Date of this Version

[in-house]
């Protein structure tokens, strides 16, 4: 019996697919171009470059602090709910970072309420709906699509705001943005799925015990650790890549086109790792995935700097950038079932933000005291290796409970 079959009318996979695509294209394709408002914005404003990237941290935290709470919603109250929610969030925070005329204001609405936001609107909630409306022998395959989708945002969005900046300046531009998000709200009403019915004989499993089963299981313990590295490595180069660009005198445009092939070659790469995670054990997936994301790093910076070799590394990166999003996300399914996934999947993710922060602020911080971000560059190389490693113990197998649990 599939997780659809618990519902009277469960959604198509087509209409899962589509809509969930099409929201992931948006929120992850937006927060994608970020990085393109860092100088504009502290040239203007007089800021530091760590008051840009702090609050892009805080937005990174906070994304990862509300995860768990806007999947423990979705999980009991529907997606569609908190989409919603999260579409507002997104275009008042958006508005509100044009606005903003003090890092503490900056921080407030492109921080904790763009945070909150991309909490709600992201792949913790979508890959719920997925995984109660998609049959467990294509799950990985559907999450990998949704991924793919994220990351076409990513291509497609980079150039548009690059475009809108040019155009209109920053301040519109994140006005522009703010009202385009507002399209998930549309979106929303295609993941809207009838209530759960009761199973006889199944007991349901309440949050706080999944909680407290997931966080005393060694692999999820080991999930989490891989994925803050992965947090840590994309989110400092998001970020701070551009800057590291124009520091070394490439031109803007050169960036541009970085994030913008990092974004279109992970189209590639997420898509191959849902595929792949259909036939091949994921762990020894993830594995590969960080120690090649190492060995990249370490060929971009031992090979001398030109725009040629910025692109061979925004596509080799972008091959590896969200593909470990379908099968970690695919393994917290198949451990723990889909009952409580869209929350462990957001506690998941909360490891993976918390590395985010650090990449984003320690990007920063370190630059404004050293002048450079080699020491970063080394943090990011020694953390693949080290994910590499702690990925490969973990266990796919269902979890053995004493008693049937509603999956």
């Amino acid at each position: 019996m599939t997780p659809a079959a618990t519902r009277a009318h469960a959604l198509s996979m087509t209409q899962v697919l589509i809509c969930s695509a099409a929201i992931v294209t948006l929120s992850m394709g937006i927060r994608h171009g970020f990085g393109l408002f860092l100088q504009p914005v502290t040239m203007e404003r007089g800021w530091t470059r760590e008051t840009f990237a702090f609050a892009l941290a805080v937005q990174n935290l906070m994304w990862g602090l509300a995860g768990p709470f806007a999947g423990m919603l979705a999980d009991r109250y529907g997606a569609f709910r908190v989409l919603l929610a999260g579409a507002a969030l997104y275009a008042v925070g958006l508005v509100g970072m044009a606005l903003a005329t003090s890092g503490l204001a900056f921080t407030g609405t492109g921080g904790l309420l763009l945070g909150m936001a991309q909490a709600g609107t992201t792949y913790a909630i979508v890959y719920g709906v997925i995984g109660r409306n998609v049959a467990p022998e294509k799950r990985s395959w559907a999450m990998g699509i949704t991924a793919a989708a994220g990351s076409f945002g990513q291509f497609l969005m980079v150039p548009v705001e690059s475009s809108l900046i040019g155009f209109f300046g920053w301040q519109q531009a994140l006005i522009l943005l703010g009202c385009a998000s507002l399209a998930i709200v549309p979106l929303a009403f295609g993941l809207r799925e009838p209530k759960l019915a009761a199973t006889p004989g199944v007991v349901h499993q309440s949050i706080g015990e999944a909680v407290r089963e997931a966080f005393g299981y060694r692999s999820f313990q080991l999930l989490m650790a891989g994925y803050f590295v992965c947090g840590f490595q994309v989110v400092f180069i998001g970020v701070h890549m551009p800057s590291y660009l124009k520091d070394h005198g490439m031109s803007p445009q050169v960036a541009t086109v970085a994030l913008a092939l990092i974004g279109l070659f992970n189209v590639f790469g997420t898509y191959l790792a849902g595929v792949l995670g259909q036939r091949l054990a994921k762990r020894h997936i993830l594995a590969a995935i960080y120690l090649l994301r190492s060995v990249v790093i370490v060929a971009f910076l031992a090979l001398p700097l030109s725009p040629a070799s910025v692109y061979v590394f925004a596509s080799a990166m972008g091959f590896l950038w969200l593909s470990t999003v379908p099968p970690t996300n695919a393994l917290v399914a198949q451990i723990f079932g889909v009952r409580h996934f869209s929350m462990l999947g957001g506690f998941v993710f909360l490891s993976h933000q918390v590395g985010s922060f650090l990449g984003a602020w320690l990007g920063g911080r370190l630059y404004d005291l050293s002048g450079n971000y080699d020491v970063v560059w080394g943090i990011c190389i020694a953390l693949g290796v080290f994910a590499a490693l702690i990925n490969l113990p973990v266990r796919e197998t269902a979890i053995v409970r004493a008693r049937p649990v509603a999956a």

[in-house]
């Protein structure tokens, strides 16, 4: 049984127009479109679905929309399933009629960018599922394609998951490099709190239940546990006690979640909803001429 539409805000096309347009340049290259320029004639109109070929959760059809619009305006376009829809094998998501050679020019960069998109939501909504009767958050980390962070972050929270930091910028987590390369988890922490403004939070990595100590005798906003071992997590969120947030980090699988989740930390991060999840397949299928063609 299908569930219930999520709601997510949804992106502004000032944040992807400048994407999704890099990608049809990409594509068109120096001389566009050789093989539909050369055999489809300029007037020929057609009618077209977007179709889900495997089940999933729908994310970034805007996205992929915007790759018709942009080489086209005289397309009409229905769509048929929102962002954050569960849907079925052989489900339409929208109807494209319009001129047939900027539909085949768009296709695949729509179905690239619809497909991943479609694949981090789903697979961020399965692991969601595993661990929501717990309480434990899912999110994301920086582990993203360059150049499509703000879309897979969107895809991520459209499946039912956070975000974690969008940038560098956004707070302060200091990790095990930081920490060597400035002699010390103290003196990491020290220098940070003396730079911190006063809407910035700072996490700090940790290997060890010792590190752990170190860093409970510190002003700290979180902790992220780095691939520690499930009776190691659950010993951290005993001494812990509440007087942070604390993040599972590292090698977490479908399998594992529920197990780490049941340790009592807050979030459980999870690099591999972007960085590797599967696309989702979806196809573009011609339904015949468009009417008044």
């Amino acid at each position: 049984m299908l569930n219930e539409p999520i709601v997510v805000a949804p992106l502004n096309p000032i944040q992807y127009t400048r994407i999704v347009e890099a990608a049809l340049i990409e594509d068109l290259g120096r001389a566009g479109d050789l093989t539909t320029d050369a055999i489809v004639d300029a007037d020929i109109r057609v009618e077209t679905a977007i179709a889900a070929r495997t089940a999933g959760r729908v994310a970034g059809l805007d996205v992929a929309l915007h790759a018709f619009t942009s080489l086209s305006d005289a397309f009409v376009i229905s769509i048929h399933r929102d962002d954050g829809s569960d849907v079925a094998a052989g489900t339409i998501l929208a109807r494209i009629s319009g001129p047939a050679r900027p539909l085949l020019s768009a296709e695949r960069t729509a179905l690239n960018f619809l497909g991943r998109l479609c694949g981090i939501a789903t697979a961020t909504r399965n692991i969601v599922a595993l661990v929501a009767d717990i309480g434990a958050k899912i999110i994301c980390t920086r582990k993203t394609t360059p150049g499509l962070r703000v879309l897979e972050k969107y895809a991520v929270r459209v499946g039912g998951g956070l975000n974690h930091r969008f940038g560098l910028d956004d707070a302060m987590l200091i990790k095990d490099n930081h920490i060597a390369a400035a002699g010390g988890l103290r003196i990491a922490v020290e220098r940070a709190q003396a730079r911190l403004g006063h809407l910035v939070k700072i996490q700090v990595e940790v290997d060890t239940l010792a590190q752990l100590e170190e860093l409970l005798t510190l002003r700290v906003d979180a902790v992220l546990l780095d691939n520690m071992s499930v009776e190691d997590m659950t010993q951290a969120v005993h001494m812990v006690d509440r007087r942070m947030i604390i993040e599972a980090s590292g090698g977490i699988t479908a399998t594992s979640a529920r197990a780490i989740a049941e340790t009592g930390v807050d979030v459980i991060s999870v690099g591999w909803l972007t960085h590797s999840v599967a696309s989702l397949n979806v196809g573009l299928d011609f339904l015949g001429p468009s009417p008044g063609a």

The U.S. Department of Agriculture’s National Wildlife Research Center (NWRC), through an interagency agreement with the U.S. Federal Aviation Administration (FAA), conducts a national research program to define and reduce bird and other wildlife hazards to aircraft. The goal is to provide the FAA and airports nationwide with a scientific foundation for policies and recommendations related to wildlife and aviation safety. Research tasks conducted by NWRC under the agreement include: 1) investigations of habitat management and land-use practices on and near airports to reduce bird activity; 2) development and evaluation of bird repellent and frightening methods for airports; 3) management and analysis of the National Wildlife Strike Database for civil aviation; and 4) development of publications, including a manual on wildlife hazard management, for use by airport operators nationwide. The research, coordinated by NWRC’s Sandusky, Ohio Field Station, has resulted in over 100 scientific publications since 1992. Recent highlights include 1) development of a wildlife strike database for civil aviation with about 28,000 strike reports, 1990-1999; 2) publication of a report, based on analyses of data in the bird strike database, which indicated wildlife collisions with aircraft cost U.S. civil aviation over $300 million/year, 1990-1998; 3) partnership with private industry to develop chemical repellents for use against Canada geese on airports; 4) development of management program at JFK International Airport, New York, that resulted in a 90% reduction in gull-aircraft collisions; and 5) publication of a comprehensive manual for airport personnel entitled “Wildlife Hazard Management at Airports”.